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Q: Space Shuttle re-entry speeds ( Answered 4 out of 5 stars,   6 Comments )
Subject: Space Shuttle re-entry speeds
Category: Science > Technology
Asked by: publish1000-ga
List Price: $26.00
Posted: 01 Nov 2005 08:07 PST
Expires: 01 Dec 2005 08:07 PST
Question ID: 587531
Why do they have to come back to earth so fast?  Can't they just slow
down in orbit or even stop and point the nose down and gently glide
back to earth? I remember a test pilot that went up in a balloon to
the edge of space and free fell back to earth and he never burned up> 
Then the shuttle would not need all those heat tiles.
Subject: Re: Space Shuttle re-entry speeds
Answered By: tutuzdad-ga on 01 Nov 2005 09:59 PST
Rated:4 out of 5 stars
Dear publish1000-ga;

You posed a great question. The answer is really much simpler than it
first appears.

The US Space Shuttle uses a rocket propulsion system to get into its
final orbit in its approach to Earth. Other than that the Shuttle is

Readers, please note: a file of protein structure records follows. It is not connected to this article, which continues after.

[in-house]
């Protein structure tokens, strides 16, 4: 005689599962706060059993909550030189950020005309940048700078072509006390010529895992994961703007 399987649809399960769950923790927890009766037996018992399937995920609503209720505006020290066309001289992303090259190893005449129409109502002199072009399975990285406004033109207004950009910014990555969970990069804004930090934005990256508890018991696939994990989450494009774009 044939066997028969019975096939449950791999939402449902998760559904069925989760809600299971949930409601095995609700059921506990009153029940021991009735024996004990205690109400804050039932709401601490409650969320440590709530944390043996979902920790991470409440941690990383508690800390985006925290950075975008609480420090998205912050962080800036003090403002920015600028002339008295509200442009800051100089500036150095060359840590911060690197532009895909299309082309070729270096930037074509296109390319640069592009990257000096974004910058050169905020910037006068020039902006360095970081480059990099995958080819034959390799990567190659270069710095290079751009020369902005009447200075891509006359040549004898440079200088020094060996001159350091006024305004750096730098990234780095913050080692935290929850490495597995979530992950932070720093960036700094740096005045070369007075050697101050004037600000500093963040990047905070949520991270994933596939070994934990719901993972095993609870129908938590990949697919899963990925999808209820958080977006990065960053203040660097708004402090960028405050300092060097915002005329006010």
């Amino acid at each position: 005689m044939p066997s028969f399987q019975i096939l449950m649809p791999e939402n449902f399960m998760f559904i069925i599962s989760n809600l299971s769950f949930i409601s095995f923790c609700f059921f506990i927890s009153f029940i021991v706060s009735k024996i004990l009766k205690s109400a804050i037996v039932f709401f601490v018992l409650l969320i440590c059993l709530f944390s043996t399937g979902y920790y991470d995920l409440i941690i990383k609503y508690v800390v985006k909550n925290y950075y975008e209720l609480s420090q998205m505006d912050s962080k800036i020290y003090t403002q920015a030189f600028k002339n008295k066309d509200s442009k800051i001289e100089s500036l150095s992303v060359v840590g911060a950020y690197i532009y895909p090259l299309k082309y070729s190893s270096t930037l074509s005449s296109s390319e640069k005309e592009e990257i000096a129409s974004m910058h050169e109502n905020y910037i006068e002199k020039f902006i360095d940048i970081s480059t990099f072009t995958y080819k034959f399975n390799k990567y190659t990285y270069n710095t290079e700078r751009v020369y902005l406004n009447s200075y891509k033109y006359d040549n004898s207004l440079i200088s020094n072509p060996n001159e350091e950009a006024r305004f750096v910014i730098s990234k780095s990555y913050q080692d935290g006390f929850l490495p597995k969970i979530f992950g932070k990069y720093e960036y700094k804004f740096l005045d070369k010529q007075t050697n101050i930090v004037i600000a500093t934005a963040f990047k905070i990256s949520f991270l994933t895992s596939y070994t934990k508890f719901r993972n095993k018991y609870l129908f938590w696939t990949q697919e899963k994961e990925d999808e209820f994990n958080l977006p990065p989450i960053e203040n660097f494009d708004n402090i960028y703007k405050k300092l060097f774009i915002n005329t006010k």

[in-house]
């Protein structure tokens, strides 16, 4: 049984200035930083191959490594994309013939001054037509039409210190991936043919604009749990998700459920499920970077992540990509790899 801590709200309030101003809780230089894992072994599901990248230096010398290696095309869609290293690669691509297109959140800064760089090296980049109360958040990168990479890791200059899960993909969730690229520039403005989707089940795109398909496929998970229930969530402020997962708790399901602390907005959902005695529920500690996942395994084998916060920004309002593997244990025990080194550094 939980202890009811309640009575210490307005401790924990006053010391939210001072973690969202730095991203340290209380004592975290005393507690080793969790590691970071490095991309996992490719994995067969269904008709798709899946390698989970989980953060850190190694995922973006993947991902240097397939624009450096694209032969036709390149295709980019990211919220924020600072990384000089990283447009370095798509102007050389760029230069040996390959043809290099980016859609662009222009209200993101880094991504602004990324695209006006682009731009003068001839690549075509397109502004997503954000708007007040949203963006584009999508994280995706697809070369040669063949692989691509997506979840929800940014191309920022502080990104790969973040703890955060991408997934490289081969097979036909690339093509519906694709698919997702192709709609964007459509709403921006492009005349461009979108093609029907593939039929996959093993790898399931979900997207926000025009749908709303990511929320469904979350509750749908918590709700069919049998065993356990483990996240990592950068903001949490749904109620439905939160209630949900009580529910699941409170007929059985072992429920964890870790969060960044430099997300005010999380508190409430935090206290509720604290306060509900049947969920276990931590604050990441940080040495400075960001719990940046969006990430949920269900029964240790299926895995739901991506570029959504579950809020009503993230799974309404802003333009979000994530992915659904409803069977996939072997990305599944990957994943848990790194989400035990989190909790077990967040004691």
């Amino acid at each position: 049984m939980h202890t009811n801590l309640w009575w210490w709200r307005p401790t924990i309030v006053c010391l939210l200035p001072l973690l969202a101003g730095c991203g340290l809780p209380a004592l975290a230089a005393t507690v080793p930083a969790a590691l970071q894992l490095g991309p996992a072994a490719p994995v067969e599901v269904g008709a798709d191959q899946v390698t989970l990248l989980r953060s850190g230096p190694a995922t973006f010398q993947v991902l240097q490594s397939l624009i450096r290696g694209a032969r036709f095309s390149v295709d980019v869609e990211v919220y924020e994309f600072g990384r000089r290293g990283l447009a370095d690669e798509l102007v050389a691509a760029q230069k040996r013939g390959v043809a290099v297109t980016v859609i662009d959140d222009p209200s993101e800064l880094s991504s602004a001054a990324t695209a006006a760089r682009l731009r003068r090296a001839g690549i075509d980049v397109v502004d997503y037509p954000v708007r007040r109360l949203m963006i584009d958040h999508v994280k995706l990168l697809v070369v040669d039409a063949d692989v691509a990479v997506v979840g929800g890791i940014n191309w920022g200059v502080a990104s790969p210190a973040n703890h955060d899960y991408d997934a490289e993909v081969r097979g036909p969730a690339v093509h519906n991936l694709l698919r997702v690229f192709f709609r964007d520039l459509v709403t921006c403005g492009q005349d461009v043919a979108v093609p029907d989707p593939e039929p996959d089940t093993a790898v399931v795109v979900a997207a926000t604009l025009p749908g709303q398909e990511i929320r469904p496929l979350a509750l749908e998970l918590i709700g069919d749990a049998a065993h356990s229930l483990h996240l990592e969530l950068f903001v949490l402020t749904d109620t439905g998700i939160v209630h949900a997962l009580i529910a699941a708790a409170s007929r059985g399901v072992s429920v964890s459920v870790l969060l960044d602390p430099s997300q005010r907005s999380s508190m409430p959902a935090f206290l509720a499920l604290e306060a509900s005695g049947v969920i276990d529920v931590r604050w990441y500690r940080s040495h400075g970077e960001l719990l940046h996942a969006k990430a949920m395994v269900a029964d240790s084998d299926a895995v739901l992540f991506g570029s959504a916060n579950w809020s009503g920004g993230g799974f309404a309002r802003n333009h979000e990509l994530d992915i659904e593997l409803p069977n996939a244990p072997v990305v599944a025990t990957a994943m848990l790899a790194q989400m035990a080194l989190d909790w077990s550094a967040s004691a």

essentially falling and during re-entry the aircraft is actually a
glider. The reentry speed is largely dictated by the Earth
gravitational pull and given the physics of such a reentry the speed
is typically approximately 25,405 feet per second (17,322 statute
miles per hour). The Shuttle has relatively small rockets that can be
fired to get the aircraft in a position to maximize the drag that aids
in slowing the vehicle down enough so the pilot can select an
appropriate trajectory and target (called the deorbit maneuver). Even
with this at their disposal it only decreases the Shuttle?s velocity
approximately 300 feet per second (205 mph) for reentry. This in turn
allows the crew to select the best angle of approach and dissipate the
reentry speed to a safe level to ideally ensure that the vehicle does
not ?burn up?. This maneuver is called a hypersonic split-S maneuver,
or a kind of zigzag flight pattern that generates additional drag in
the same way that a skier going down a hill executes the maneuver to
decrease his speed.

At 17,500 miles per hour there simply isn?t enough time, given the
distance of the craft from the Earth and the Earth?s gravitational
pull to execute enough split-S maneuvers to slow the vehicle down more